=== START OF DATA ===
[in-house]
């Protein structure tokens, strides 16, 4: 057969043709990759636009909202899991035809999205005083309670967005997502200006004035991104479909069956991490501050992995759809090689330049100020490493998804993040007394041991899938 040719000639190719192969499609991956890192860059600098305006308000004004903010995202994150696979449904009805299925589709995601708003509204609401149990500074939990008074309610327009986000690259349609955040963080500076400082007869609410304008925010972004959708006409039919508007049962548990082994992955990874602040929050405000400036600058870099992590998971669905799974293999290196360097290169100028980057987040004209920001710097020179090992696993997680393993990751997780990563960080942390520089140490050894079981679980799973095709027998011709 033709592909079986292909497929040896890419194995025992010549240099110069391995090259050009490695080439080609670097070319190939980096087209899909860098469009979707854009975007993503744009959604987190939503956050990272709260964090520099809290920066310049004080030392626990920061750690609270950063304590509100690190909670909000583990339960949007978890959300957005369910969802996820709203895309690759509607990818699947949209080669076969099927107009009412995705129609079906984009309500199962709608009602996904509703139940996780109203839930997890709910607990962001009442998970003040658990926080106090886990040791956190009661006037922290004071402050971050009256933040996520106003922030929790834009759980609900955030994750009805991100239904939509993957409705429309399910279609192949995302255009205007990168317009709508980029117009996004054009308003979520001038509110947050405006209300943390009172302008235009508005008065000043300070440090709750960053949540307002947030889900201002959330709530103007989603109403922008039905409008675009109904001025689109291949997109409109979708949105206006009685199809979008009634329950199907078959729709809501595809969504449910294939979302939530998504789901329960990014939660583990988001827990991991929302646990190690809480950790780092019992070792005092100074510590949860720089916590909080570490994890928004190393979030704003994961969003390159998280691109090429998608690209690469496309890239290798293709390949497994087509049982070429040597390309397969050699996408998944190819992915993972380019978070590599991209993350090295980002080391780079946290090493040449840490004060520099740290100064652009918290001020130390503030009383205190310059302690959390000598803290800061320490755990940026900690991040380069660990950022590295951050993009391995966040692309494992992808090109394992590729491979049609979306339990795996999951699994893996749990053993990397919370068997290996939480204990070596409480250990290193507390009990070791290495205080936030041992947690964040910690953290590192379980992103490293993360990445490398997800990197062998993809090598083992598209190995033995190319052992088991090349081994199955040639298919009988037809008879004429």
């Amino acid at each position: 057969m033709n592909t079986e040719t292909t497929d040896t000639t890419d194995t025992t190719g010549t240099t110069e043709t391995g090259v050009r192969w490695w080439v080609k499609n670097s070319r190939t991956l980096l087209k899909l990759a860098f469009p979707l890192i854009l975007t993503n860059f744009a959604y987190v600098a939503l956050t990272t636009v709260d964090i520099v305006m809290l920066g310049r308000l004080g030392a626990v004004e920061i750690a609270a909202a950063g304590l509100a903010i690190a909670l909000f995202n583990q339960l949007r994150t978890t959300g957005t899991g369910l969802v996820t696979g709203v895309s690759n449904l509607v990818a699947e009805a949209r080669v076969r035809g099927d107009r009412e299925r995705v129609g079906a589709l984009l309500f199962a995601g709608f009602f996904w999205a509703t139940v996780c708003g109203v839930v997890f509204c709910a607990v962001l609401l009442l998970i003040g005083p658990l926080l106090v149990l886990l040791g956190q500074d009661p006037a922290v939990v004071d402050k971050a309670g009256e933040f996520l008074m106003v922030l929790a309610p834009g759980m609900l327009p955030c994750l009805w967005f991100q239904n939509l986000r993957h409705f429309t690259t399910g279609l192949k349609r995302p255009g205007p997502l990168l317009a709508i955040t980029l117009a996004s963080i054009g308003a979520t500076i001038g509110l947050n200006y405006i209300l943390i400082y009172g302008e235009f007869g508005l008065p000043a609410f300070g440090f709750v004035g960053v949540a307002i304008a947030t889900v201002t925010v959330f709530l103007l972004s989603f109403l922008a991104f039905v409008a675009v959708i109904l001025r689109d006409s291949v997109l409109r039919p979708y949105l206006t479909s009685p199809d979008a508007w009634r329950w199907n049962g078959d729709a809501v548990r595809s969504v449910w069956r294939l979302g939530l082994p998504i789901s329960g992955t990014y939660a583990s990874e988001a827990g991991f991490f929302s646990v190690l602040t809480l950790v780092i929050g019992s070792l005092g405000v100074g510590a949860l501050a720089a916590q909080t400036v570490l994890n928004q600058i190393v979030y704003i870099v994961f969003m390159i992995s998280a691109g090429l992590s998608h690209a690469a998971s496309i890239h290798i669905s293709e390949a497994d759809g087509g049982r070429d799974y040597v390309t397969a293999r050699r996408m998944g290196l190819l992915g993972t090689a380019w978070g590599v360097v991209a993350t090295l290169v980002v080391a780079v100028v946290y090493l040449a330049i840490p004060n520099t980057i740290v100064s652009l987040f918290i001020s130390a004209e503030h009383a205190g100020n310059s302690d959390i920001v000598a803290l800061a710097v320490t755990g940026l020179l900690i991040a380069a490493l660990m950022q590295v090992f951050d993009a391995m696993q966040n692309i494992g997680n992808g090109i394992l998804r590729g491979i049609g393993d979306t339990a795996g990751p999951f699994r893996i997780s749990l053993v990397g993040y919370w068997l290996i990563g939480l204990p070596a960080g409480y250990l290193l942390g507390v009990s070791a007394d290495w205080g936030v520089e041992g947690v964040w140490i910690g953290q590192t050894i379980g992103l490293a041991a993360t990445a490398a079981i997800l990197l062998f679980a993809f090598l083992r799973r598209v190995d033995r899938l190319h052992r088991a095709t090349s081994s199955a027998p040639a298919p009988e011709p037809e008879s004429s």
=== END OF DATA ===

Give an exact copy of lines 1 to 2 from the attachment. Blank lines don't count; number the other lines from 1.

[in-house]
């Protein structure tokens, strides 16, 4: 057969043709990759636009909202899991035809999205005083309670967005997502200006004035991104479909069956991490501050992995759809090689330049100020490493998804993040007394041991899938 040719000639190719192969499609991956890192860059600098305006308000004004903010995202994150696979449904009805299925589709995601708003509204609401149990500074939990008074309610327009986000690259349609955040963080500076400082007869609410304008925010972004959708006409039919508007049962548990082994992955990874602040929050405000400036600058870099992590998971669905799974293999290196360097290169100028980057987040004209920001710097020179090992696993997680393993990751997780990563960080942390520089140490050894079981679980799973095709027998011709 033709592909079986292909497929040896890419194995025992010549240099110069391995090259050009490695080439080609670097070319190939980096087209899909860098469009979707854009975007993503744009959604987190939503956050990272709260964090520099809290920066310049004080030392626990920061750690609270950063304590509100690190909670909000583990339960949007978890959300957005369910969802996820709203895309690759509607990818699947949209080669076969099927107009009412995705129609079906984009309500199962709608009602996904509703139940996780109203839930997890709910607990962001009442998970003040658990926080106090886990040791956190009661006037922290004071402050971050009256933040996520106003922030929790834009759980609900955030994750009805991100239904939509993957409705429309399910279609192949995302255009205007990168317009709508980029117009996004054009308003979520001038509110947050405006209300943390009172302008235009508005008065000043300070440090709750960053949540307002947030889900201002959330709530103007989603109403922008039905409008675009109904001025689109291949997109409109979708949105206006009685199809979008009634329950199907078959729709809501595809969504449910294939979302939530998504789901329960990014939660583990988001827990991991929302646990190690809480950790780092019992070792005092100074510590949860720089916590909080570490994890928004190393979030704003994961969003390159998280691109090429998608690209690469496309890239290798293709390949497994087509049982070429040597390309397969050699996408998944190819992915993972380019978070590599991209993350090295980002080391780079946290090493040449840490004060520099740290100064652009918290001020130390503030009383205190310059302690959390000598803290800061320490755990940026900690991040380069660990950022590295951050993009391995966040692309494992992808090109394992590729491979049609979306339990795996999951699994893996749990053993990397919370068997290996939480204990070596409480250990290193507390009990070791290495205080936030041992947690964040910690953290590192379980992103490293993360990445490398997800990197062998993809090598083992598209190995033995190319052992088991090349081994199955040639298919009988037809008879004429």